Brigit – Ireland; goddess of agriculture, fire, healing, inspiration, learning divination, occult knowledge, poetry, prophecy, smithcraft. And Aoibhell came to stop him; and when he would not stop with her she put a Druid covering about him, the way no one could see him. A variant name for the character is Áebinn. In pre-Roman Britain, she was the tutelary Goddess of the Brigantes tribe, and like so many Celtic Goddesses, she has some reverend associations.

Creiddylad – Wales; goddess of flowers, love.

In the opening section of the poem, a hideous female giant appears to the poet and drags him kicking and screaming to the court of Queen Aoibheal of the Fairies. The young woman then argues that if his wife has taken a lover, she well deserves one.

Also Aine Cliach, and Cnoc Aine.

Later O'Caoimh, not knowing where his bride to be had vanished off to, agreed to marry Cliona, but the old wise woman confessed to her part in the crime, and gave him the wand to turn the cat back into a woman.

The poem begins by using the conventions of the Aisling, or vision poem, in which the poet is out walking when he has a vision of a woman from the other world. In the meantime, however, she will keep trying to attract an older man in hopes that her unmarried humiliation will finally end.

In Irish legend Aibell (sometimes Aoibheall (modern Irish spelling), also anglicised as Aeval) was the guardian spirit of the Dál gCais, the Dalcassians or Ó Bríen clan. Goddess of fire, fertility, the hearth, all feminine arts and crafts, and martial arts. Called Pwyll pen Annwn (Pwyll, head of Annwn) because he replaced Gwynn ap Nudd as ruler of the underworld at one time. Animals that were sacred to him: bull, ran, stag, and horned serpents. When he accidentally swallowed the last three drops, he was transformed into a bard. Variants: Caridwen, Ceridwen. As a Goddess of sovereignty, she is usually thought of as the Brid of England.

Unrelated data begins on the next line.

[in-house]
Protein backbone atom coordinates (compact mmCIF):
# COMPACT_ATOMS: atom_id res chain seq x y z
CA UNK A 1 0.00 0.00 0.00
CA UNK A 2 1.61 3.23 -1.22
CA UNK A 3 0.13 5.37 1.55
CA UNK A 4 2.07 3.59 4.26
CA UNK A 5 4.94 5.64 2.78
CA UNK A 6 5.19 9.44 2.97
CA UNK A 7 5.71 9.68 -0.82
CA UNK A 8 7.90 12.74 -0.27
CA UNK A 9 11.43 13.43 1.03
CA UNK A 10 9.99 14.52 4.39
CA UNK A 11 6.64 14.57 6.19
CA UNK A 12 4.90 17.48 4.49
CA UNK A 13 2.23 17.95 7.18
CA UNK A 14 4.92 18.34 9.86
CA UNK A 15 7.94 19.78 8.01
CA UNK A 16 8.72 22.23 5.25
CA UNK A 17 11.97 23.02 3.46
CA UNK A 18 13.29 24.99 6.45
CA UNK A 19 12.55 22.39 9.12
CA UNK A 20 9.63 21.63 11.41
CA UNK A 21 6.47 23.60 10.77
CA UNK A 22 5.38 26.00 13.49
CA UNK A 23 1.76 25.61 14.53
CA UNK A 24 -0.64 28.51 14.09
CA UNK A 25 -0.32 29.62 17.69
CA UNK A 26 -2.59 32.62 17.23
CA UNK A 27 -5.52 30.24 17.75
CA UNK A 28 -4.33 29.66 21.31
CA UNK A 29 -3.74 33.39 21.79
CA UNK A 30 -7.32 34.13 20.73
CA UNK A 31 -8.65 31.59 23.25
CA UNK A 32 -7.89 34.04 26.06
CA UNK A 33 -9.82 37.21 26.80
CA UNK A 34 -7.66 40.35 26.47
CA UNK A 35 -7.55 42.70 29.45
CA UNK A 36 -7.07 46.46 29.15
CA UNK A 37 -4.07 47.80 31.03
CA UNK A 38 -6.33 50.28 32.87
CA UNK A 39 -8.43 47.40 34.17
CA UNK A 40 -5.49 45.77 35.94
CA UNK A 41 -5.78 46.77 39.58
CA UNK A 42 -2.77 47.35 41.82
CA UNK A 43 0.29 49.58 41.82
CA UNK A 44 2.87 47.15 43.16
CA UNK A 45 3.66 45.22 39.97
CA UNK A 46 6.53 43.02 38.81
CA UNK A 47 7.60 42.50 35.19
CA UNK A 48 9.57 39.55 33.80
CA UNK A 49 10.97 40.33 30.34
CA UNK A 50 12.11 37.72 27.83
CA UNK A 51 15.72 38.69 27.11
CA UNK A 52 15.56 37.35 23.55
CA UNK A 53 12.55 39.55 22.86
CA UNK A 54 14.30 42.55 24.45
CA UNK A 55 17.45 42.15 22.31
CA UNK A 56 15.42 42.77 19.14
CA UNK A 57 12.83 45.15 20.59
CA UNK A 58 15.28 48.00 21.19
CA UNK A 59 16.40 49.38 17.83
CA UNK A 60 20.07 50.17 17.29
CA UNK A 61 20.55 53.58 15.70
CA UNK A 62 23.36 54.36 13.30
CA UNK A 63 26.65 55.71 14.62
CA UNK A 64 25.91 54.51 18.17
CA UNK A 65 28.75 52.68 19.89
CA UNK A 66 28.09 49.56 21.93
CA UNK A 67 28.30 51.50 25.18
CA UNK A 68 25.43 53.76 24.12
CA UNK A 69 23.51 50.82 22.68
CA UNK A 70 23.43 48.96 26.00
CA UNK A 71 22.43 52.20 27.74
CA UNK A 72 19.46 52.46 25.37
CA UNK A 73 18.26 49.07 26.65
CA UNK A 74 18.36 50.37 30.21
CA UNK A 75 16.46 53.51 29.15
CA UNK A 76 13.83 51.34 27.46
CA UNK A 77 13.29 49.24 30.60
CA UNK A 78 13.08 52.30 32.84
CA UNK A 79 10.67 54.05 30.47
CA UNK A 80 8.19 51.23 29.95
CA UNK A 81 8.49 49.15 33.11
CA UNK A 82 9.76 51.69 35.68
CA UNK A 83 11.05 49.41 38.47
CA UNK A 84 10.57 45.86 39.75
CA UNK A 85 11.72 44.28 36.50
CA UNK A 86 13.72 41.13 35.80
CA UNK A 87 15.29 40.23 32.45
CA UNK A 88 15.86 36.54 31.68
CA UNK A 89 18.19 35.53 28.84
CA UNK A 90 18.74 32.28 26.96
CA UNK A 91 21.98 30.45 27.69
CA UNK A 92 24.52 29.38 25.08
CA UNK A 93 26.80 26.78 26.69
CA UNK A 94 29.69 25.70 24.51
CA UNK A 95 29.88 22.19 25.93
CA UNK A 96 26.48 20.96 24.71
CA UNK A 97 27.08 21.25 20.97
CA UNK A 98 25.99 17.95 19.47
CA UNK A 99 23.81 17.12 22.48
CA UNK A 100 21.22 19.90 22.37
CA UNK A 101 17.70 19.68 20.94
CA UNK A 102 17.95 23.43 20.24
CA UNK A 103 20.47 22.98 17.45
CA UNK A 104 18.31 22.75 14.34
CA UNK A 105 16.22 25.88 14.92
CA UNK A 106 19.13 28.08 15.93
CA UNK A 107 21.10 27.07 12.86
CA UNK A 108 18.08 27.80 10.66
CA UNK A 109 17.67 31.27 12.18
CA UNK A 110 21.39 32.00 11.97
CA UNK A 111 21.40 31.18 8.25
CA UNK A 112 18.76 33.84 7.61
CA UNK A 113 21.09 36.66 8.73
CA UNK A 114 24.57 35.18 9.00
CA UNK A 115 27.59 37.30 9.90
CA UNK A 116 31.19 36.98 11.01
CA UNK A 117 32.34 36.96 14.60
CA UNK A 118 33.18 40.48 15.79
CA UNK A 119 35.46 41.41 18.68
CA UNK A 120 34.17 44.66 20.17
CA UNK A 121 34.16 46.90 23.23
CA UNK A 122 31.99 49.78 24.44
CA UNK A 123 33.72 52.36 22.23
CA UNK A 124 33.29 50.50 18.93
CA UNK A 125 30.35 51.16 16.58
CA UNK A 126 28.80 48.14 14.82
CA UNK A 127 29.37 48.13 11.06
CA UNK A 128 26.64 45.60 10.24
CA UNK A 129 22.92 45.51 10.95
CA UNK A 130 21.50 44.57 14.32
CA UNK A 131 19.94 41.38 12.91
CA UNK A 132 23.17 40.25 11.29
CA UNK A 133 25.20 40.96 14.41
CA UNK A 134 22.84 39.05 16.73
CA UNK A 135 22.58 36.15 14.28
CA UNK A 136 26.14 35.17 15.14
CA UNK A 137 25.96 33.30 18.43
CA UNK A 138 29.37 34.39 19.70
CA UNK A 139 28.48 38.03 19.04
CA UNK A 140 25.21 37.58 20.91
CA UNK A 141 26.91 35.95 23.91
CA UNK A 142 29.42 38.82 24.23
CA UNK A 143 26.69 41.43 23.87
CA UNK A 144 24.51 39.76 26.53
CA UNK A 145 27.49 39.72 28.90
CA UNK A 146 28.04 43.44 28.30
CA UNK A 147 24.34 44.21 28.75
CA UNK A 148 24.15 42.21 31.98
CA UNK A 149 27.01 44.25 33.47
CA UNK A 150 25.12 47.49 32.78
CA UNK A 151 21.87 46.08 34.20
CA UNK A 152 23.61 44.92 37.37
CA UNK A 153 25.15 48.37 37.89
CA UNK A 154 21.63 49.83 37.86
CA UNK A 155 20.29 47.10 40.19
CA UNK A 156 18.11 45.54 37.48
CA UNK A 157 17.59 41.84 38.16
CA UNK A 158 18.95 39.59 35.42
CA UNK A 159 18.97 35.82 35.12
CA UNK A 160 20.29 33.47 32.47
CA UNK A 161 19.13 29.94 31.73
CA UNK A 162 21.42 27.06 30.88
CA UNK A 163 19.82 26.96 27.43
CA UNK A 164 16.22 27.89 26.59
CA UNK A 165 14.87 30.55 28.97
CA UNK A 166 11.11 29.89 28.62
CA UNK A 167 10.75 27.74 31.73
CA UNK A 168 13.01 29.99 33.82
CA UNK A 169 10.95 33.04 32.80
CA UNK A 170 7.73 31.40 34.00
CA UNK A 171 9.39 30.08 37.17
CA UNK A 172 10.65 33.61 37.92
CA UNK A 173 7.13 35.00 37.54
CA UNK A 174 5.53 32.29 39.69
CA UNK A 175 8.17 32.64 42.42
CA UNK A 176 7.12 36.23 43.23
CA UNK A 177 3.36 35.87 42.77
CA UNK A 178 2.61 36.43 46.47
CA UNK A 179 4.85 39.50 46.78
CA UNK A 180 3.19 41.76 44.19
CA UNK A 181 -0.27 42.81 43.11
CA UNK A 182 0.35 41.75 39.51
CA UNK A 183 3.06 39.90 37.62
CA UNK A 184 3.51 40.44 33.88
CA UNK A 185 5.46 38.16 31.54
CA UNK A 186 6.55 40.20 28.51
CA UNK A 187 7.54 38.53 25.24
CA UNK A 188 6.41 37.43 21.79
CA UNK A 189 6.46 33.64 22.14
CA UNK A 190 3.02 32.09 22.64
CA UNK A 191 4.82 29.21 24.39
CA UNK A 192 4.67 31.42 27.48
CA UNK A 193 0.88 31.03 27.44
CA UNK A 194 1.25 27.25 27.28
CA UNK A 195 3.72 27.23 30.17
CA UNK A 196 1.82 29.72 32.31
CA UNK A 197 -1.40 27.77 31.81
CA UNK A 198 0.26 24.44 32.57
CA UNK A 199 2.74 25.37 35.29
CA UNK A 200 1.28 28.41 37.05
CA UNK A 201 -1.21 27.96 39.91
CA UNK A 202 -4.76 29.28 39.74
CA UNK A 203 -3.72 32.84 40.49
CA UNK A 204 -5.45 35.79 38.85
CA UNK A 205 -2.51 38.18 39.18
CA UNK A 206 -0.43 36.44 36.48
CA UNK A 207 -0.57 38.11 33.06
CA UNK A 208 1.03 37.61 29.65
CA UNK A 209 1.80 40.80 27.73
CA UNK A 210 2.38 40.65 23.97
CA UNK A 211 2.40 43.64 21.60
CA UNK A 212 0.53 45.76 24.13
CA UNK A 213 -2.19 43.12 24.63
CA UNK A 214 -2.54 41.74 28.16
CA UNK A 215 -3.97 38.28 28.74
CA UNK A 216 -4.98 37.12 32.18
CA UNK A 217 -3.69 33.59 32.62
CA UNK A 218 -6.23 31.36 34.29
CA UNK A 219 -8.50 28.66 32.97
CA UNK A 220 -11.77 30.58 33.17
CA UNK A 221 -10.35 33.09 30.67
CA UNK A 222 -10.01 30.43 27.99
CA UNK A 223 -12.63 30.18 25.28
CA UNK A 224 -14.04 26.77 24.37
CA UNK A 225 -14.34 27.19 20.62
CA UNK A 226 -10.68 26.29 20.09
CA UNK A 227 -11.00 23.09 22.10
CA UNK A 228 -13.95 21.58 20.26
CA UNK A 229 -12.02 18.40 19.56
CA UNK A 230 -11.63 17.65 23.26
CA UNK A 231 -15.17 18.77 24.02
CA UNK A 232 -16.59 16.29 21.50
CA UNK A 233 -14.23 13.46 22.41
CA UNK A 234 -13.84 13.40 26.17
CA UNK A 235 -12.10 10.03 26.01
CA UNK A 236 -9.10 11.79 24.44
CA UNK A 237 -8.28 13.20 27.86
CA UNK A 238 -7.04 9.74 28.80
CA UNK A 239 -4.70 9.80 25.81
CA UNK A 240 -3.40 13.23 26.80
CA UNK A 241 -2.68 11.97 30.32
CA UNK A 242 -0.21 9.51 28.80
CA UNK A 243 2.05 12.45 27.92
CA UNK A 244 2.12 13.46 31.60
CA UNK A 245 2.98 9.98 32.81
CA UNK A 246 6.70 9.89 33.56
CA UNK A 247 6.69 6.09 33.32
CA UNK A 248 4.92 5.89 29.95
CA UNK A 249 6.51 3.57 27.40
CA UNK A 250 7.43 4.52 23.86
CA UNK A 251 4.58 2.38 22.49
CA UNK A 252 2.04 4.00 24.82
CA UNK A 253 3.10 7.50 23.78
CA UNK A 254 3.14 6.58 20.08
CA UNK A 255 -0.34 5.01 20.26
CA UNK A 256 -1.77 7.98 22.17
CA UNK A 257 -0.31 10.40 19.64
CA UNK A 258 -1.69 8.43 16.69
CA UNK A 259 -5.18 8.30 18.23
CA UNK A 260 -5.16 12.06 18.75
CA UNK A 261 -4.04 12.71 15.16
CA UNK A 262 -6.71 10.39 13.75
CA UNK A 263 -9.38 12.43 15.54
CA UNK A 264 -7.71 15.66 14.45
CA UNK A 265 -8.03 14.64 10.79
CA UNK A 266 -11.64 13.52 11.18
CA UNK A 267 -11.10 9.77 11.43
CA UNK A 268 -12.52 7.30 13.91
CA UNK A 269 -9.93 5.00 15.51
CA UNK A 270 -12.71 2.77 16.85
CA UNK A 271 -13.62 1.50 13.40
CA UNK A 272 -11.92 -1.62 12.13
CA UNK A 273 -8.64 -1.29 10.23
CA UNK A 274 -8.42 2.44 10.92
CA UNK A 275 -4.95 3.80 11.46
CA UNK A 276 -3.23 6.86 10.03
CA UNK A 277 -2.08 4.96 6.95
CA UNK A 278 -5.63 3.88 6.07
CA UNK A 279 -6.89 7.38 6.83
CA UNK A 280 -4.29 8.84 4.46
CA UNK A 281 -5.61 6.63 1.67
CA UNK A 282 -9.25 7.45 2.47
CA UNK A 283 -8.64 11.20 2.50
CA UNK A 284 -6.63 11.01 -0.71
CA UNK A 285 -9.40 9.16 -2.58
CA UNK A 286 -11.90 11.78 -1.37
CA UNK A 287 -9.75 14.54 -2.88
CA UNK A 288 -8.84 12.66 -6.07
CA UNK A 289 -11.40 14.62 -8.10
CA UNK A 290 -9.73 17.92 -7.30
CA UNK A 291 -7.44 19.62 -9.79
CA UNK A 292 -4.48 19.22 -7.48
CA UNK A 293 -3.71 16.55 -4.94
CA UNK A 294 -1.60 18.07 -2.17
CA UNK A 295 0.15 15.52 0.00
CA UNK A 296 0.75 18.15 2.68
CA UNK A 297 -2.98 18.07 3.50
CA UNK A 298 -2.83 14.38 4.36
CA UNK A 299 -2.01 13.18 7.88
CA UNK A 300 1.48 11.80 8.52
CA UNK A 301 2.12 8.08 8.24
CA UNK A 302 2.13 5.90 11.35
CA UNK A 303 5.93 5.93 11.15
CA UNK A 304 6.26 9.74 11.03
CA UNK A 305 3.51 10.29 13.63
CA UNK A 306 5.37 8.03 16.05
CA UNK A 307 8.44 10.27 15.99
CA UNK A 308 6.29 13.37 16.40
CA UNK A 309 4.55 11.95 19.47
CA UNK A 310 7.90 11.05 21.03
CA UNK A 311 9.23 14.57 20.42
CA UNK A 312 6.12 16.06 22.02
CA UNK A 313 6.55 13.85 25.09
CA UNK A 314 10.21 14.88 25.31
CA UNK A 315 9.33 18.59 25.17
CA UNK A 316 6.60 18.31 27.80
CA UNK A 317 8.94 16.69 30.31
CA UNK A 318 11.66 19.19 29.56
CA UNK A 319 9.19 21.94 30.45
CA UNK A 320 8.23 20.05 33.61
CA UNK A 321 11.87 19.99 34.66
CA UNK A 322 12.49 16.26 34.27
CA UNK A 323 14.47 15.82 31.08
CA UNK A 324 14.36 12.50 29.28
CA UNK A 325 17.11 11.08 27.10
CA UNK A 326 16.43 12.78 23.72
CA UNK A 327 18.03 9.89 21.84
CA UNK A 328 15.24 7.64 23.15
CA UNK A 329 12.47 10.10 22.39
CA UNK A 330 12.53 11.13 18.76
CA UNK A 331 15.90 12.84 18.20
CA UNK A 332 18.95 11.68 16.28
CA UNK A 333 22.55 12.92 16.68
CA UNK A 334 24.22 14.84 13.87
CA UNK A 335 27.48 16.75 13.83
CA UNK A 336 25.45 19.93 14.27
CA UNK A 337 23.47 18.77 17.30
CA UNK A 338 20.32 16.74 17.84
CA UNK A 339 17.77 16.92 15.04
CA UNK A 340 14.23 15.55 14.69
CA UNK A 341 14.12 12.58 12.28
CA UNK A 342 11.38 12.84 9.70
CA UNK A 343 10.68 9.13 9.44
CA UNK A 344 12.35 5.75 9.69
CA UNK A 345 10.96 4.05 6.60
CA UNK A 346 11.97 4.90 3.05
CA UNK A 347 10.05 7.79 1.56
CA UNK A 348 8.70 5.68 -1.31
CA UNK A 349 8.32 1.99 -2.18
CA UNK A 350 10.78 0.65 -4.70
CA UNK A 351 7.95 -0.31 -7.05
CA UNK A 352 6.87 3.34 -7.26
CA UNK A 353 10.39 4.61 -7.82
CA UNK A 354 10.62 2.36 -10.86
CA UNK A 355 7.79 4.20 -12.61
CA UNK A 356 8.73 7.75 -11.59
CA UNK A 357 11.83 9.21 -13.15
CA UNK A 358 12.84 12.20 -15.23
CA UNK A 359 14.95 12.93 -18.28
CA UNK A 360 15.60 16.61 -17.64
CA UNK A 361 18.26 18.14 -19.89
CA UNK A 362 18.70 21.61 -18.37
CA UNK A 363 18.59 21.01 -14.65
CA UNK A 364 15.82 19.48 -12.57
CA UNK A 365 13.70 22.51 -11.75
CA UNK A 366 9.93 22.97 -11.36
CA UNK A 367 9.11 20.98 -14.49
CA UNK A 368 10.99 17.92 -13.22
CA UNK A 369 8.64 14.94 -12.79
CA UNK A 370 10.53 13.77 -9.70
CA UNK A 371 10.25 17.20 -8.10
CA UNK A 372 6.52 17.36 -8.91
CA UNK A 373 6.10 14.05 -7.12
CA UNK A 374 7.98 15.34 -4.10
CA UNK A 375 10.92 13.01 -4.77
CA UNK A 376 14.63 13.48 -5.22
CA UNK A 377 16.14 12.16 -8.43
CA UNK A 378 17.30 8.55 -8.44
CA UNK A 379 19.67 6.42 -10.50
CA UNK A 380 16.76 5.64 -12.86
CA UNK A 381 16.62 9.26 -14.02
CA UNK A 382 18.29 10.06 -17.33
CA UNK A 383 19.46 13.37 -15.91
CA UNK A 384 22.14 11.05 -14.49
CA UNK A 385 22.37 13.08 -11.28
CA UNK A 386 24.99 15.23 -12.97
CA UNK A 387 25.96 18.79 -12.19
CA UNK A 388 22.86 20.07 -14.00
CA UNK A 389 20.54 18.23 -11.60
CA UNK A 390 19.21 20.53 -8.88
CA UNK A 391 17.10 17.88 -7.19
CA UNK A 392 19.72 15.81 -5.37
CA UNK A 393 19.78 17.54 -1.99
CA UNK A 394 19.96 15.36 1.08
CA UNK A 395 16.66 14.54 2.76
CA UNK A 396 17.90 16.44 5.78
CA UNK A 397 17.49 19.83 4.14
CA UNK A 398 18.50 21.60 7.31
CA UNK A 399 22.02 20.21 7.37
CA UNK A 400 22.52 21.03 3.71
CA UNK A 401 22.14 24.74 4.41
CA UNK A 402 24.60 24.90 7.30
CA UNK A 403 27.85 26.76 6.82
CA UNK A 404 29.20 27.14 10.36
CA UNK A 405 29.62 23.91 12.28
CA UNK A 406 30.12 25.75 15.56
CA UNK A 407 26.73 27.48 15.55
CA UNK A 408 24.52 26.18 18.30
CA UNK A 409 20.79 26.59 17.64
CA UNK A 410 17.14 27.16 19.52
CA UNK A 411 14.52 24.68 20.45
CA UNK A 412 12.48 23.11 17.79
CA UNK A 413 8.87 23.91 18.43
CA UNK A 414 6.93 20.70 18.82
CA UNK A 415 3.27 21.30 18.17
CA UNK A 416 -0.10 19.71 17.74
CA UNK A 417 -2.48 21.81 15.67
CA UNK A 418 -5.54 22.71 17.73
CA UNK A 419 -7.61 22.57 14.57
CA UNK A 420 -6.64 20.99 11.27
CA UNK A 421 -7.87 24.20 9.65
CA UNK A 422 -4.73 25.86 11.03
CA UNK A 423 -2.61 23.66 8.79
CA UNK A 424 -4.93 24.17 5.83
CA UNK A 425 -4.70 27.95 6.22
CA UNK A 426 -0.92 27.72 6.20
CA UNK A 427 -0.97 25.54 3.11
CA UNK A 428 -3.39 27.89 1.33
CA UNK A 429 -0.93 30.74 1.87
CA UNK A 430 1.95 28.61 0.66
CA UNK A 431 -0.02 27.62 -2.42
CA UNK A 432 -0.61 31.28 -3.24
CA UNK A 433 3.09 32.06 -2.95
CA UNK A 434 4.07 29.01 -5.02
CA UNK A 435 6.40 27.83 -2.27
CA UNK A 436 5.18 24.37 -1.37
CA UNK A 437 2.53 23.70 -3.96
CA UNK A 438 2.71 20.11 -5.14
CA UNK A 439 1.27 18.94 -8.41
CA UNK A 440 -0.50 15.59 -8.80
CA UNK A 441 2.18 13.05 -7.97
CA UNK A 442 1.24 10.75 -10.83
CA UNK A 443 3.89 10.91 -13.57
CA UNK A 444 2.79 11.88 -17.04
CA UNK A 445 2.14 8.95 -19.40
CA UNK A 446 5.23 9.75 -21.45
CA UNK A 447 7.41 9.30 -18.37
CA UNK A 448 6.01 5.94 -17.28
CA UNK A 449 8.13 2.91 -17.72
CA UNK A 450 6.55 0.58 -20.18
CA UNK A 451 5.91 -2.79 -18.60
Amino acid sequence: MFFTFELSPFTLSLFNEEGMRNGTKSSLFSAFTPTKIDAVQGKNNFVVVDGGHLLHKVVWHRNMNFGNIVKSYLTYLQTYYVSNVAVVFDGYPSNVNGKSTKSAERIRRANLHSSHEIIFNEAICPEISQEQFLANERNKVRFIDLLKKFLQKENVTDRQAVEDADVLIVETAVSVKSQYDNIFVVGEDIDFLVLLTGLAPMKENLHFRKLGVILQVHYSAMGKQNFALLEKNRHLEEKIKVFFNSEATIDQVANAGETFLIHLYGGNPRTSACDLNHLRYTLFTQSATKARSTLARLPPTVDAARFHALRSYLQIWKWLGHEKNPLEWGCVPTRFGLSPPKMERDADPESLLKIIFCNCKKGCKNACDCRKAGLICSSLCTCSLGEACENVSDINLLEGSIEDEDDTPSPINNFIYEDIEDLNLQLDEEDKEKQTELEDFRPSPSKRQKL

And you ... [more]. He is also linked to several of the legends concerning the sacred Pagan site of Glastonbury Tor where balefires were lit on Beltaine and Samhain up until the Commonwealth period (1640-1660). He is mentioned by Geoffrey of Monmouth in his Vita Merlini. Danu – Ireland; Mother of the Gods, she was goddess of rivers and wells, magic, plenty, wisdom. Till morning crowned an eastern cape. King of the Tuatha De Danann at one time, he had to step down when he lost his hand in battle; it was replaced by a silver one. Your email address will not be published.

Britannia – (Romano-Celtic British) Tutelary Goddess.

Nuada – (Noo-ada) Ireland, Wales; god of harpers, healing, historians, magic, poets, warfare, writing. She is answered by an old man who first denounces the wanton promiscuity of young women in general, suggesting that the young woman who spoke before was conceived by a Tinker under a cart. On the way to the ruined monastery at Moinmoy, the messenger explains that the Queen, disgusted by the twin corruptions of Anglo-Irish landlords and English Law, has taken the dispensing of justice upon herself.